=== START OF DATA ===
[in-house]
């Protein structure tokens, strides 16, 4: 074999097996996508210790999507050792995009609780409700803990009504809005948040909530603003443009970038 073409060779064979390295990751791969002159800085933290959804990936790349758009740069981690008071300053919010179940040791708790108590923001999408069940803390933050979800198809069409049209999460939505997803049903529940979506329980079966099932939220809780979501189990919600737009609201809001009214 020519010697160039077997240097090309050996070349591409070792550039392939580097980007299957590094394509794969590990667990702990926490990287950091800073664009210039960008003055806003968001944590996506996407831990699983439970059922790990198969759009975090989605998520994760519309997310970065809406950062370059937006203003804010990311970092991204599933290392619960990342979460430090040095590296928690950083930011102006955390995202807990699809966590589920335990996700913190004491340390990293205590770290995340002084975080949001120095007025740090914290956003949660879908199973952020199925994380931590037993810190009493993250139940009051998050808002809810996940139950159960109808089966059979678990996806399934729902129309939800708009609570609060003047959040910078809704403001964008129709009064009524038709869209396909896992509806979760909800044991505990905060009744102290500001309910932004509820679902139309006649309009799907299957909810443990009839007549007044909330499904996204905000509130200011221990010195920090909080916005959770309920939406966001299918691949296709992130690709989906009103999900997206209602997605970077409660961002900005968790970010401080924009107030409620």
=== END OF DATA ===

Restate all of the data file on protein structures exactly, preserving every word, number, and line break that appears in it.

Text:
[in-house]
């Protein structure tokens, strides 16, 4: 074999097996996508210790999507050792995009609780409700803990009504809005948040909530603003443009970038 073409060779064979390295990751791969002159800085933290959804990936790349758009740069981690008071300053919010179940040791708790108590923001999408069940803390933050979800198809069409049209999460939505997803049903529940979506329980079966099932939220809780979501189990919600737009609201809001009214 020519010697160039077997240097090309050996070349591409070792550039392939580097980007299957590094394509794969590990667990702990926490990287950091800073664009210039960008003055806003968001944590996506996407831990699983439970059922790990198969759009975090989605998520994760519309997310970065809406950062370059937006203003804010990311970092991204599933290392619960990342979460430090040095590296928690950083930011102006955390995202807990699809966590589920335990996700913190004491340390990293205590770290995340002084975080949001120095007025740090914290956003949660879908199973952020199925994380931590037993810190009493993250139940009051998050808002809810996940139950159960109808089966059979678990996806399934729902129309939800708009609570609060003047959040910078809704403001964008129709009064009524038709869209396909896992509806979760909800044991505990905060009744102290500001309910932004509820679902139309006649309009799907299957909810443990009839007549007044909330499904996204905000509130200011221990010195920090909080916005959770309920939406966001299918691949296709992130690709989906009103999900997206209602997605970077409660961002900005968790970010401080924009107030409620």